Posted by ESPN.com's Bill Williamson
At the halfway point of the NFL season, the AFC West certainly hasn't been the showcase division. In fact, it has been a disaster.
Here is a look at some of the key issues for the division as the AFC West staggers out of the first half.
The chase between the Chargers and the Broncos: It is not the greatest playoff chase in the NFL, but it may be one of the most entertaining. Will this be the first time a team wins the division with a losing record? With Denver at 5-4 and San Diego at 3-5, it could happen. Oakland is 2-6 and Kansas City is 1-7.
The Chiefs and Raiders probably need a minor miracle to win the division, but if San Diego doesn't find its consistency, and if Denver can't get healthy or play better defense, anything is possible in this division.
San Diego has five of its eight remaining games at home. Only three of Denver's remaining seven games are at home.
The Chargers should have an easier schedule than Denver does. After playing the Chiefs at home Sunday, San Diego enters its toughest remaining stretch. It plays at Pittsburgh, and then hosts Indianapolis and Atlanta. If the Chargers can win two of those games, they will be in good shape. They then host Oakland to end a three-game home stretch and then they play at Kansas City.
The Chargers end the season at Tampa Bay and then host Denver in what could be a division-deciding game. Denver has not had much luck in San Diego in recent years, and the Chargers will be licking their chops to get another chance at Denver after the infamous Ed Hochuli game in Week 2.
Denver, which looked good on offense and bad on defense in a 34-30 win at Cleveland on Thursday night, plays Atlanta in Week 11, and then plays Oakland at home and goes on the road to play the Jets.
The Broncos host Kansas City in the first week of December. And if Denver is going to win this division, it can't be swept by the Chiefs. The Broncos have a tough three-game stretch to end the season. They go to Carolina, then host Buffalo, which will likely be playing for a playoff spot, and then they go to San Diego.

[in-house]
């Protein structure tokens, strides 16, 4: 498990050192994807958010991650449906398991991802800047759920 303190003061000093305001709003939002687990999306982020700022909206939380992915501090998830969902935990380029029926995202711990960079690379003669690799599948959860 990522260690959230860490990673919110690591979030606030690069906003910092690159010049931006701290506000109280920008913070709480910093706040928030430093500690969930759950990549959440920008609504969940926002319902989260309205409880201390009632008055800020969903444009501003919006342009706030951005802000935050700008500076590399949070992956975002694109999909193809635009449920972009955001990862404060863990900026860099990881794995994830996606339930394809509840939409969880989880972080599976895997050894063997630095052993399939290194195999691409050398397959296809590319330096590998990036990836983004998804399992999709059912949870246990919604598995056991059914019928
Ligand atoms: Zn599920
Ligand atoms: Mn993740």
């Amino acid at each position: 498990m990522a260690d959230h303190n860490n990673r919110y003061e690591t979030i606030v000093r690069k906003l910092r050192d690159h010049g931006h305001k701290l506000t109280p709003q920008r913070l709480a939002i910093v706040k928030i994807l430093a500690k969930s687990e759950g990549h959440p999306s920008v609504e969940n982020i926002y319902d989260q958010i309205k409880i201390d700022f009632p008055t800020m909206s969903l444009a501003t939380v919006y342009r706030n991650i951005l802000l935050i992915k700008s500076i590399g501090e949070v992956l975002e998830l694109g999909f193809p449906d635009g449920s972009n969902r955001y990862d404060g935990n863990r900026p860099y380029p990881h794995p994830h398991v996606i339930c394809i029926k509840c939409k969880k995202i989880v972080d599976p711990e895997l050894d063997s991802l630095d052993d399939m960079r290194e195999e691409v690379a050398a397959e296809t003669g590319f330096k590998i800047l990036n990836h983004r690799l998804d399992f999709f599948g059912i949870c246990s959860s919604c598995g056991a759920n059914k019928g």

Neither of these teams' remaining schedule is brutally tough. The schedule may favor the Chargers because they have more home games left.
The injury factor: Injuries will likely play a role in this race. Denver is decimated by injuries. Five defensive starters are hurt and most of them are going to be out several more weeks.
The Broncos are missing their two best players on defense in left cornerback Champ Bailey and weakside linebacker D.J. Williams. While Denver is strapped by injuries, San Diego is getting healthier. The Chargers had a slew of injuries in the offseason, which was a factor earlier in this season.
But this team seems to be getting healthier. Running back LaDainian Tomlinson is a huge key. He was hampered for about seven weeks by a turf toe injury suffered on opening day.
Before the Chargers' last game, against New Orleans, Tomlinson said he thought he was near 100 percent healthy and then he had a 100-yard game. If Tomlinson can regain his old form and Antonio Gates continues to shake off the rust, the Chargers will be in very good shape to make a final push.
Can Tyler Thigpen change the Chiefs' plans? With a 1-7 record, the Chiefs are certainly planning for 2009 and beyond in the next couple months. Kansas City must find out who will and who won't be in its future in the next eight games as it heads for a certain high draft pick.
The biggest question centers on Thigpen.
He must show Kansas City that he can be the quarterback next year. It would be a great, unexpected bonus for a team to have its third quarterback develop while former starters Brodie Croyle and Damon Huard are out with injuries. If Thigpen can show he can be a legitimate NFL starting quarterback, the Chiefs won't have to draft or trade for a young quarterback next year.
Thigpen showed in the last two games he can be a very exciting player. Thigpen reminds me of a young Drew Brees because he's very game and has a lot of confidence. He has eight games to show that he can be a winning quarterback.
Is there any hope in Oakland? The Raiders clearly put their high-priced veteran players on notice this week with the release of DeAngelo Hall eight months after he was signed to a $72 million contract.
Raiders management is blaming the players for the losing. Oakland tried to end a five-year playoff dry spell by spending $255 million in contracts and bonuses this offseason. But the big-dollar players have not panned out. Players such as Javon Walker, Gibril Wilson, Tommy Kelly and Kwame Harris could also be in trouble down the road.
It will be interesting to see how the Raiders' players react. Will this team play with a new sense of urgency or will it be scared to make mistakes?
If this team does not show any improvement in the second half, expect another coaching change and the departure of several of the high-dollar players who were brought in to turn around the team. It may not be for the right reasons, but Oakland will be worth watching in the second half of the season.